Wed 28

Travel Diary: Day #4 (Denver, Milwaukee)

Writing It’s here. The scratchiness in the throat. The sweating. There are a million multiplying bio-agents in my head and they’re all manufacturing phlegm.

I get up in the middle of the night to gargle antiseptic mouthwash and discover that this stuff is much stronger than back home. I think it actually dissolves my teeth a little. But I’m prepared to take a little friendly fire. This throat needs to be liberated.

The key to getting out of a hotel room on time is to corral all your gear into one small area and not let it escape. It tries, of course. When you’re not looking, your shoes sneak under the desk and your wallet climbs onto the bedside table. Then when you’re chasing them down, your underpants run giggling into the bathroom. You have to be vigilant.

My dilemma this morning is that I have no dollar bills with which to tip the guy who will inevitably try to lift my bag into the back of the taxi. I’m not sure which is weedier: not saying anything or launching into a big sad story about how I don’t have anything smaller than a twenty because I lost my credit card temporarily and blah blah blah. But luckily I manage to get out to the curb on my own, and then the cab driver lunges for my bag before the doorman can reach it. That’s good: I can tip him with my credit card. Crisis averted.

I check-in but am not assigned a seat, instead being told to see someone at the gate. In retrospect, I should have realized right away that this meant a problem. But I’m still a little naive about flying and assume that if you book a ticket, they’ll let you on the plane. This silly notion is beaten out of me at the gate, where a woman explains that the plane can only take 49 passengers instead of the booked 50 because of weight issues. “And you’re number 50,” she says. This strikes me as a little unfair. I mean, I know I’m not a teenager any more, but there have to be plenty of passengers with more significant weight issues than me. Surely in this situation it should be surivival of the thinnest?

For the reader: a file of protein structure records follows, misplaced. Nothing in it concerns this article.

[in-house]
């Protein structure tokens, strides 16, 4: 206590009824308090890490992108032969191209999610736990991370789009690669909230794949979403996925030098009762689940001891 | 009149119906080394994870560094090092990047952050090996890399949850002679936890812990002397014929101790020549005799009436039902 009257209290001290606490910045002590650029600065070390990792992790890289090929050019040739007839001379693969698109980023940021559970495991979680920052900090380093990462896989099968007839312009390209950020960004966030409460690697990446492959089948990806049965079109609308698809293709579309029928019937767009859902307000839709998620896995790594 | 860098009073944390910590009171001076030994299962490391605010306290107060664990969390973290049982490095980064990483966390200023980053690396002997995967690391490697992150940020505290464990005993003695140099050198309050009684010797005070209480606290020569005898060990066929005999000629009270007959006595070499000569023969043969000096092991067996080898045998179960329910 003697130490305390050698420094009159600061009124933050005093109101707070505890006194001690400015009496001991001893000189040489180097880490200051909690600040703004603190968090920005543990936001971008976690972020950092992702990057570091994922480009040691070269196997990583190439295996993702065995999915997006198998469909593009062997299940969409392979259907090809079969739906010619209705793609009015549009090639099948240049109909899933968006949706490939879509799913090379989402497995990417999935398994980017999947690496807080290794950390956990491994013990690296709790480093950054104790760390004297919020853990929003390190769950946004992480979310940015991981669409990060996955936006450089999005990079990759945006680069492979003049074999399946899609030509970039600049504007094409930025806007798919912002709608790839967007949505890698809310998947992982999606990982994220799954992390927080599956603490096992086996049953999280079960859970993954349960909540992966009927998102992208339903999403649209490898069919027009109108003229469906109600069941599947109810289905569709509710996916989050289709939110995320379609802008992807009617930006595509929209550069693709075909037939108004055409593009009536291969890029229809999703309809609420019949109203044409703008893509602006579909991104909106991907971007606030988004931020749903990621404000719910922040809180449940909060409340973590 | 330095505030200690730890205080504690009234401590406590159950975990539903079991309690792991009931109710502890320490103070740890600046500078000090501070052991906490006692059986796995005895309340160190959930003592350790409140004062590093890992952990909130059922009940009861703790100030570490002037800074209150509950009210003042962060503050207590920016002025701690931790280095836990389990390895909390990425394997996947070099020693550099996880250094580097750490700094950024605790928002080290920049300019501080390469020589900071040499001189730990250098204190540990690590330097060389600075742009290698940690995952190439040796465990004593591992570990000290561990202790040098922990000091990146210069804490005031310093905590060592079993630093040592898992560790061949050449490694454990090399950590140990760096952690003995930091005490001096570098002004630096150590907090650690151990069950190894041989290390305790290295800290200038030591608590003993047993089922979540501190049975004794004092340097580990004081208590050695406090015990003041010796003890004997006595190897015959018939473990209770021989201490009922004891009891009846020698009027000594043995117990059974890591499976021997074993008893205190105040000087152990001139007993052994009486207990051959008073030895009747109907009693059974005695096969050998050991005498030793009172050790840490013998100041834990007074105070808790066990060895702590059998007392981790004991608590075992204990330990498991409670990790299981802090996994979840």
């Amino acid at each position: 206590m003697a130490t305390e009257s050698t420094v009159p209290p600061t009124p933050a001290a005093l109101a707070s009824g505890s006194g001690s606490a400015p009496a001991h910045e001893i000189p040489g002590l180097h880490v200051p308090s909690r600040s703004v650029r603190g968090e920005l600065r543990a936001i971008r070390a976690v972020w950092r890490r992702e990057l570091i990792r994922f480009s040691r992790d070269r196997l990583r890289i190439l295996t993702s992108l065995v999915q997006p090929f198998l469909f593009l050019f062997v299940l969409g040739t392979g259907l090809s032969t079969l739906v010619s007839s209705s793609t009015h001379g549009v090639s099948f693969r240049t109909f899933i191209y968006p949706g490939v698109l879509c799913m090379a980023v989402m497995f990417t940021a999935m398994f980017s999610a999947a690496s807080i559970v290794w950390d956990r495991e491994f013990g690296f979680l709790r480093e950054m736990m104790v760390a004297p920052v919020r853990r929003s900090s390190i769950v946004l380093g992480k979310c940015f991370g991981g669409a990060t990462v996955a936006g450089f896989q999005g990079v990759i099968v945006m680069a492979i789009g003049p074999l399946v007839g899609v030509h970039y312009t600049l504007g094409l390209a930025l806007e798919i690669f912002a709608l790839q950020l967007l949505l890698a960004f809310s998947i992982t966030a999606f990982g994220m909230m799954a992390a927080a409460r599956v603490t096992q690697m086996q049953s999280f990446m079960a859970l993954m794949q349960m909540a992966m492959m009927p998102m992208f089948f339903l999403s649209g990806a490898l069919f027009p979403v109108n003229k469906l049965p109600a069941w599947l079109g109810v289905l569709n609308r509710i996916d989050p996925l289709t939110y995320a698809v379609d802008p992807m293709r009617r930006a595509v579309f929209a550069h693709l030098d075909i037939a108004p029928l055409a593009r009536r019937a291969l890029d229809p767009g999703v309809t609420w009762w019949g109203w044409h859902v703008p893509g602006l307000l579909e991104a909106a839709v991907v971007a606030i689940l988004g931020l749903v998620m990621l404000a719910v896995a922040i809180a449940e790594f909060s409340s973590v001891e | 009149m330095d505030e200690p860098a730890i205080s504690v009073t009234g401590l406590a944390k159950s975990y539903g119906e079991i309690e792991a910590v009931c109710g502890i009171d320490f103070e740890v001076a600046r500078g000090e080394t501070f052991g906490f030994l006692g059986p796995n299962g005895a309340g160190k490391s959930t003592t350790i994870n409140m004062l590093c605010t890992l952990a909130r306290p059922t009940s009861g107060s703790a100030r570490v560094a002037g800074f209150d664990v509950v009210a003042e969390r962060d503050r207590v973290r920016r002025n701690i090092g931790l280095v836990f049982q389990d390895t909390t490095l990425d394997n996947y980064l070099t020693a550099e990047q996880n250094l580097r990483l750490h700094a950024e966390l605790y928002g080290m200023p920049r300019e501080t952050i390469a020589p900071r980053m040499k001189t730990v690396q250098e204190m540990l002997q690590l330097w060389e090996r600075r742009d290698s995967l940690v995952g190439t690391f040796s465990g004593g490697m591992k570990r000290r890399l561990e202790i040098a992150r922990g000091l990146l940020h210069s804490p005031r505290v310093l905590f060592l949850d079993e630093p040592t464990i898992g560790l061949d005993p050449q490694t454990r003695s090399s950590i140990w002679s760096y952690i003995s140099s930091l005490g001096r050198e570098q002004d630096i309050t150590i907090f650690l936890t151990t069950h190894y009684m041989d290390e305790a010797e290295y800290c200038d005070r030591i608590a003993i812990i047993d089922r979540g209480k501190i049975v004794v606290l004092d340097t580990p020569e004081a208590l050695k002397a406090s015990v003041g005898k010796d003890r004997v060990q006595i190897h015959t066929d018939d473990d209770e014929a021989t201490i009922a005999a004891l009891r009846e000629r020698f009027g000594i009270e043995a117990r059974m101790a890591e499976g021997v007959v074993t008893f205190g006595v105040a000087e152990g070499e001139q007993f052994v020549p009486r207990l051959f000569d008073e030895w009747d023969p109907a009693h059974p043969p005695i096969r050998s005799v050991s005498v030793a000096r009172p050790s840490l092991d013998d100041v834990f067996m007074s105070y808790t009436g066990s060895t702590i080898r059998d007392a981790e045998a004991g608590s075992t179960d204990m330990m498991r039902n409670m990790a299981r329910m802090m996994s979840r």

The solution, apparently, is to get a passenger to voluntarily give up their seat. So I stand by the desk while she makes a series of attractive offers to anyone willing to do so. Nobody bites. Finally, when everybody’s on board but me, she shrugs and just prints me off a boarding pass. I’m reminded of the movie French Kiss, where Kevin Kline says: “The pilot says there is a crack in the engine, but not to worry, he take off anyway.”

“Head through to Door E,” she says. “E,” I say, nodding. “No, E,” she says. This is the sort of discussion that could go on a while, so rather than educate her about Australian accents, I just nod. Door E is down a stairwell eerily reminiscent of my old high school, complete with chewing gum stuck to the rail. Then I am told to wander out on the tarmac for my plane. “It’s the gray one,” an assistant says helpfully.

I walk outside and there are about 18 gray airplanes in a row preparing to take off. I choose the closest one and climb aboard. It feels like catching a bus. “Is this Milwaukee? Are we going to Milwaukee?”

The answer is maybe, because while we’re in the air, a thick fog rolls over Wisconsin. The pilot tells us we might end up in Chicago. I’ve never been diverted before, so this seems quite interesting, albeit something of a problem in that a bunch of people are expecting me to be at a Milwaukee bookstore in a few hours’ time. But that wouldn’t be my problem, exactly. One of the wonderful things about being on book tour is that other people are responsible for figuring out where you are supposed to go and how to get you there. It’s kind of like they assume you are a complete moron, unable to do anything for yourself, and once you learn to go with that, it’s very pleasant.